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Oil firms ride high but sector braces for more ‘realistic’ prices

oil $100 oil price Aramco
Saudi Aramco announced on Tuesday that it would not be raising its production capacity as previously planned
  • Prices surged on the back of Russia’s invasion of Ukraine 
  • Aramco reported a 90% year-on-year increase to $18.8bn
  • Shell posted record earnings of $11.4bn, BP tripled profits to $8.5bn
  • Prices could soften with global economic slowdown

The Middle East’s oil and gas sector will remain buoyant into 2023, even as global oil prices become more “realistic” after surpassing a 15-year high of $123 per barrel in March, according to analysts. 

Oil prices hovered just below $90 per barrel on Tuesday, having gradually come down from $100/barrel at the end of July to reach near-six month lows.  

“Regional investment in oil and gas will almost certainly continue for the foreseeable future, because under-investment in global crude supplies over the past five to eight years has resulted in a supply crunch that goes far beyond the Russia-Ukraine situation,” said James Thomas, a partner specialising in the oil and gas industry at consultancy Strategy& Middle East. 

This means there’s an opportunity for Middle East national oil companies (NOCs) to invest to increase their share of global supply, Thomas said.

“Being some of the lowest-cost producers in the world, regional NOCs’ margins will likely continue to be strong going forward, which is positive for investors and suppliers to the sector.”  

High oil prices, which surged on the back of Russia’s invasion of Ukraine in February and a subsequent embargo on Russian crude, helped push second-quarter profits at the world’s biggest oil companies to record highs. 

This month, Shell posted record earnings of $11.4 billion for the three-month period from April to June, and BP said it tripled its profits for the same period to $8.5 billion – the second highest quarterly profit in the company’s history after it posted $8.8 billion in 2008.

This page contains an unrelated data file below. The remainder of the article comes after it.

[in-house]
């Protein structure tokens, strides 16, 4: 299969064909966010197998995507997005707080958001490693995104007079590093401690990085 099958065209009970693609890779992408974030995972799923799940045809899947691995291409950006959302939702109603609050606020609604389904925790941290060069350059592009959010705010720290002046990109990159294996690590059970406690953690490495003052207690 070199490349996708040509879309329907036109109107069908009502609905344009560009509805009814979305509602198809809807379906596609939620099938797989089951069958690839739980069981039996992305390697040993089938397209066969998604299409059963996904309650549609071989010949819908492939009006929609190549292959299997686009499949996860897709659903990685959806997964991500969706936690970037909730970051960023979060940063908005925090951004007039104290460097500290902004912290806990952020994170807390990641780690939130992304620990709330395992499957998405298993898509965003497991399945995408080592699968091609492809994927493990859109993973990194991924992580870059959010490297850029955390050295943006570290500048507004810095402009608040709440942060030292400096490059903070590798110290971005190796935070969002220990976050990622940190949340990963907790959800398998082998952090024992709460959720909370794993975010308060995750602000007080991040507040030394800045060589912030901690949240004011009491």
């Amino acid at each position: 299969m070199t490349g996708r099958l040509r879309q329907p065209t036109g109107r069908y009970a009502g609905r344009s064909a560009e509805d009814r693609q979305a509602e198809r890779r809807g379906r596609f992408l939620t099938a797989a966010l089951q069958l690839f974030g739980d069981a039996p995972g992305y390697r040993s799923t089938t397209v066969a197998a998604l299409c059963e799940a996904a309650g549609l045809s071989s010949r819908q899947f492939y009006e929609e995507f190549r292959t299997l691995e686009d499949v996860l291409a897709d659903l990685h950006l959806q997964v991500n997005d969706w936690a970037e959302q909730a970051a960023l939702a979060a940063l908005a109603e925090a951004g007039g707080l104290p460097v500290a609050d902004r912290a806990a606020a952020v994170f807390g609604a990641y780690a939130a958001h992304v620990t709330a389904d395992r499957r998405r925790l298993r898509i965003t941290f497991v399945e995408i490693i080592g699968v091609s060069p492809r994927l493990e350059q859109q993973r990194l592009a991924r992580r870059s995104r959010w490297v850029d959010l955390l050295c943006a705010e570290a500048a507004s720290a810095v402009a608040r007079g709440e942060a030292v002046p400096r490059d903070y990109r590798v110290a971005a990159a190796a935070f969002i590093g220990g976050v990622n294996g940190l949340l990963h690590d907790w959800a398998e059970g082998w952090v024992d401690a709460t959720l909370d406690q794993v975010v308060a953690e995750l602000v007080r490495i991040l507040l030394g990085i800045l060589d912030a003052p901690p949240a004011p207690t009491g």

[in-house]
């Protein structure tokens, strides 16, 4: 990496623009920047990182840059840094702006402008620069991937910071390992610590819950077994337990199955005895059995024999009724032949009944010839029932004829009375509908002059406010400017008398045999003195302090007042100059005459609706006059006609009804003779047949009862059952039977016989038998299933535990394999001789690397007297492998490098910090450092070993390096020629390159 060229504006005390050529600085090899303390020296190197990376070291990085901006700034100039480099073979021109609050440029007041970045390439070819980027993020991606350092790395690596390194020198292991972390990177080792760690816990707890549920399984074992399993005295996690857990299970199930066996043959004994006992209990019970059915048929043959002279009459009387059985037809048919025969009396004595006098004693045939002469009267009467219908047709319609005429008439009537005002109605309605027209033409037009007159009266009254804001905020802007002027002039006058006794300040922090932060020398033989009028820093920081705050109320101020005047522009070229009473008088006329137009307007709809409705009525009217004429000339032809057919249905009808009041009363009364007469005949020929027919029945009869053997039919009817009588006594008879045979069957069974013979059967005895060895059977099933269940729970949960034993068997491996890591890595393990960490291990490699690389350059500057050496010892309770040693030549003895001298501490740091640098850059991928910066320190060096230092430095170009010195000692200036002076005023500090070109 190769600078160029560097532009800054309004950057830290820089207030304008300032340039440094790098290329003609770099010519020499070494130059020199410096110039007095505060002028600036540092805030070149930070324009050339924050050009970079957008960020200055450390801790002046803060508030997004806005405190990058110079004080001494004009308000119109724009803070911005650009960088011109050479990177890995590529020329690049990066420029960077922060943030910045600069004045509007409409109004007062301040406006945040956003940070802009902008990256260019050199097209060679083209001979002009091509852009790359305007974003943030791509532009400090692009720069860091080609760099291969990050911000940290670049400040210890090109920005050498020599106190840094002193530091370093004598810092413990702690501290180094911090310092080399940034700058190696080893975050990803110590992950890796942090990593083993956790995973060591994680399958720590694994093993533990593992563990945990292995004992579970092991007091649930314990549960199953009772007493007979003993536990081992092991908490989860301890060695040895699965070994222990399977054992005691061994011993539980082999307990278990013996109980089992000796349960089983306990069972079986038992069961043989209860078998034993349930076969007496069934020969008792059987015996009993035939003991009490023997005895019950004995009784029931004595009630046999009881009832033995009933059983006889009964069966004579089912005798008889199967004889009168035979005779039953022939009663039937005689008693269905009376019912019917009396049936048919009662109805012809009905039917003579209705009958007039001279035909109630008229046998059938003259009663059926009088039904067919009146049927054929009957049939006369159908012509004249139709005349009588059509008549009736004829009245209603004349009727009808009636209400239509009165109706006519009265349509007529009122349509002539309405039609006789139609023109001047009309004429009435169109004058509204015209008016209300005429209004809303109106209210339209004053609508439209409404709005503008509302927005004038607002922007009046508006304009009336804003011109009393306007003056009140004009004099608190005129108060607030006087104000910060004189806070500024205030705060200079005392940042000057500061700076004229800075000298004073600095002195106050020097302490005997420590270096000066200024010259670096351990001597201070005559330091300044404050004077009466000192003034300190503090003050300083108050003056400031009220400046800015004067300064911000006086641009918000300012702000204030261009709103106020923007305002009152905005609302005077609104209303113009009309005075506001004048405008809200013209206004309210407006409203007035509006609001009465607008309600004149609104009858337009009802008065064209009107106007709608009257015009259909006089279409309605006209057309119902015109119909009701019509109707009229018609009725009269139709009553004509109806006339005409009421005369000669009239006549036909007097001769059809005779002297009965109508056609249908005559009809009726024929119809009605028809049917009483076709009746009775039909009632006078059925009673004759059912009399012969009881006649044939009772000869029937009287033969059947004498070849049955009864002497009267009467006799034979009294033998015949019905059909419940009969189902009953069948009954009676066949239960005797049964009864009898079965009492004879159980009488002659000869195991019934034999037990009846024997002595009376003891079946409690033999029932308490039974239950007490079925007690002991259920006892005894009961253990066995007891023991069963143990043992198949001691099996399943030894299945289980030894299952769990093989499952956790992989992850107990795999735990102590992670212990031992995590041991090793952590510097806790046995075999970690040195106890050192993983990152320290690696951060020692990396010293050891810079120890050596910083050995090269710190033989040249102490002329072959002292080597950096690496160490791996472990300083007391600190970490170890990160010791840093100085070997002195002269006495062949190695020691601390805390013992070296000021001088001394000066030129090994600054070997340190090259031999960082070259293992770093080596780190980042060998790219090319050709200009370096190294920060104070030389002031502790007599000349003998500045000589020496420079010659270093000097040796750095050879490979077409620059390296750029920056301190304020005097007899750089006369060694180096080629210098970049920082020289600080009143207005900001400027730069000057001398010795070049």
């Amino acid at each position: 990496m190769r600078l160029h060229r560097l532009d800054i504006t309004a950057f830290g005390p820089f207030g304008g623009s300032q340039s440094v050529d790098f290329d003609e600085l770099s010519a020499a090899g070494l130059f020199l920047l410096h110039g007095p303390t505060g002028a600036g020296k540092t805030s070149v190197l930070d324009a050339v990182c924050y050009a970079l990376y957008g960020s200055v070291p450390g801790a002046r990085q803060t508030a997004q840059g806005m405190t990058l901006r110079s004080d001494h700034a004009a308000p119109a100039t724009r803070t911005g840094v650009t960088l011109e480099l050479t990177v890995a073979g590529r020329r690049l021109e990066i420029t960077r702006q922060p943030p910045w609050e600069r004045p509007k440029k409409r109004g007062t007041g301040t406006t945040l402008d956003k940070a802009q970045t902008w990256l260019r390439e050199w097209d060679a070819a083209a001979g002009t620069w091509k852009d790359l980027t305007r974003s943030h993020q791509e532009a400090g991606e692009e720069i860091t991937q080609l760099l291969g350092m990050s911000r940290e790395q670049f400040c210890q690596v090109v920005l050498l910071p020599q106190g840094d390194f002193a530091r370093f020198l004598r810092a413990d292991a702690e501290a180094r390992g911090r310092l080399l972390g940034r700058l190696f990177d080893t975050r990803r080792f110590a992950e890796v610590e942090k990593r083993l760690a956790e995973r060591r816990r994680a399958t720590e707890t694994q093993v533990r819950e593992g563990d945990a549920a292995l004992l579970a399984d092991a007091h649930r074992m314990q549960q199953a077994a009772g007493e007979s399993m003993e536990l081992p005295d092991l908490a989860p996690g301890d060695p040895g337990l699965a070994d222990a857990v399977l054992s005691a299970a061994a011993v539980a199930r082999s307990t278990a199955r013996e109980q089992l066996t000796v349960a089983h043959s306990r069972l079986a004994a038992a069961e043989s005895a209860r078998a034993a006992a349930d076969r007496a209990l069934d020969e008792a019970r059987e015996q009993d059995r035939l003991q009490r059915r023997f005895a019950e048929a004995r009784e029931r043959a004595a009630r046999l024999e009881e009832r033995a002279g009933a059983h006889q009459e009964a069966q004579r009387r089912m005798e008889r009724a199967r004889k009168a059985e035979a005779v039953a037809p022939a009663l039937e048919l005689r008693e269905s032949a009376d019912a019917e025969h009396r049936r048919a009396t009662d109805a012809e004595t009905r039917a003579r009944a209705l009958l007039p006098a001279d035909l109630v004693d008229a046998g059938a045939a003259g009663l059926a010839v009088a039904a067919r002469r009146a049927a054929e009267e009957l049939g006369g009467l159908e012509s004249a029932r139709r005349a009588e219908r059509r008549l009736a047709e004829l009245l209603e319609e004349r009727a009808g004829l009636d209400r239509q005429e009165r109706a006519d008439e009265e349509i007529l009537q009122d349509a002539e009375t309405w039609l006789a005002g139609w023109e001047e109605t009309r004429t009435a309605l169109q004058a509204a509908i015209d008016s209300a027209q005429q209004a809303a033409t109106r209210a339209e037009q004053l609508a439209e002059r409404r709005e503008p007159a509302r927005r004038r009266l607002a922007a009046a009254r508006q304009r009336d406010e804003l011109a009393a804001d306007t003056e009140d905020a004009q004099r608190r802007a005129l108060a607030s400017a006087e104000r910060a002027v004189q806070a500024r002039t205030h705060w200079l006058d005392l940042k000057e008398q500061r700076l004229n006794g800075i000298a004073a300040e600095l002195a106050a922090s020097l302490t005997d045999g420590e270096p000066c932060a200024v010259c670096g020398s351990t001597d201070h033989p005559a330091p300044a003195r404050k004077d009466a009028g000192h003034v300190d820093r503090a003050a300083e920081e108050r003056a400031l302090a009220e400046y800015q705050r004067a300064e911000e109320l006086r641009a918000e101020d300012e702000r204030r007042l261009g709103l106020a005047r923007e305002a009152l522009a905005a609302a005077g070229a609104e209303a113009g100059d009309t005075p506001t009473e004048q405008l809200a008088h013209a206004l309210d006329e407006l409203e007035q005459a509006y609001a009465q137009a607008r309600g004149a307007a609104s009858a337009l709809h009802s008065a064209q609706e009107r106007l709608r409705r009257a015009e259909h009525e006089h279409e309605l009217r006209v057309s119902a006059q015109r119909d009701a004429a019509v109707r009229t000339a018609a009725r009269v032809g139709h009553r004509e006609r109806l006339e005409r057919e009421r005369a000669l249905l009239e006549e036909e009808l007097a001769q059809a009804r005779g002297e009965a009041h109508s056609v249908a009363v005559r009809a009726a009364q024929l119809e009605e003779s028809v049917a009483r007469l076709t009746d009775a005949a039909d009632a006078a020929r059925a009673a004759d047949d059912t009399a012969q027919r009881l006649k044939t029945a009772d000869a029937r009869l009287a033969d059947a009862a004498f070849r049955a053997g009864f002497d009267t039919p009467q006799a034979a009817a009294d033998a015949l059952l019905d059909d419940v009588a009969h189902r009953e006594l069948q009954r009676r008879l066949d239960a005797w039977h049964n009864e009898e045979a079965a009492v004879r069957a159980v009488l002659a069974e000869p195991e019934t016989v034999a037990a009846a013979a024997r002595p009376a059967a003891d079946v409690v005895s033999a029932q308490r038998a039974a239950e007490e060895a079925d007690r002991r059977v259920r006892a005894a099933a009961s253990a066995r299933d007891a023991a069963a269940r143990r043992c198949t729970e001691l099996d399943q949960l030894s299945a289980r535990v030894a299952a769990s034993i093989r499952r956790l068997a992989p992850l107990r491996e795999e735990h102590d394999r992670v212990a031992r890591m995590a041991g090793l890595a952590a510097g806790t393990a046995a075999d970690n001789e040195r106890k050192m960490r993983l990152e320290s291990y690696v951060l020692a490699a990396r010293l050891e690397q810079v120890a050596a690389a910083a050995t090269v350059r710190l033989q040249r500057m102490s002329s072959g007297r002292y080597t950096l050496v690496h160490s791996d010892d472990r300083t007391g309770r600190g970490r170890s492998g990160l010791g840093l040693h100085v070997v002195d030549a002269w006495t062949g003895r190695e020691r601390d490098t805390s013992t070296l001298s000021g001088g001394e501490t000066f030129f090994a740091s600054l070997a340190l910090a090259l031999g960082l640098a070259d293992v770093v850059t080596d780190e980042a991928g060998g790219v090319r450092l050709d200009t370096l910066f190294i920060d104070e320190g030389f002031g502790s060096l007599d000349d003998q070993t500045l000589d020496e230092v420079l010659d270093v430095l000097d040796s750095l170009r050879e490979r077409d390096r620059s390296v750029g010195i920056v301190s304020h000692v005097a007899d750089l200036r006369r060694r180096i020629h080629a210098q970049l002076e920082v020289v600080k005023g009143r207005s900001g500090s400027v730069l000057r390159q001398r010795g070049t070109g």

Good news for diversification

In the Arabian Gulf, the Saudi Arabian Oil Company, better known as Aramco, also set a new quarterly earnings record since its initial public offering in 2019.

The energy giant reported a 90 percent year-on-year increase in net income and declared a dividend of $18.8 billion to be paid in the third quarter.

It cited higher crude oil prices and volumes sold, and higher refining margins as the drivers behind its strong performance. 

Aramco’s earnings statement – and those from BP, Shell and others – is good news for investors in the region’s oil and gas sector, and for overall economic diversification efforts by GCC governments, said Robin Mills, founder of Dubai-based Qamar Energy.  

“The region’s oil story is very positive right now – refining margins have been exceptionally strong, and, for Saudi Arabia, Aramco’s record earnings mean increased government revenues and more money to be spent on Vision 2030 economic goals,” he said. 

“The challenge will be how to spend it productively – perhaps on an easing off of VAT or on mega projects such as Neom.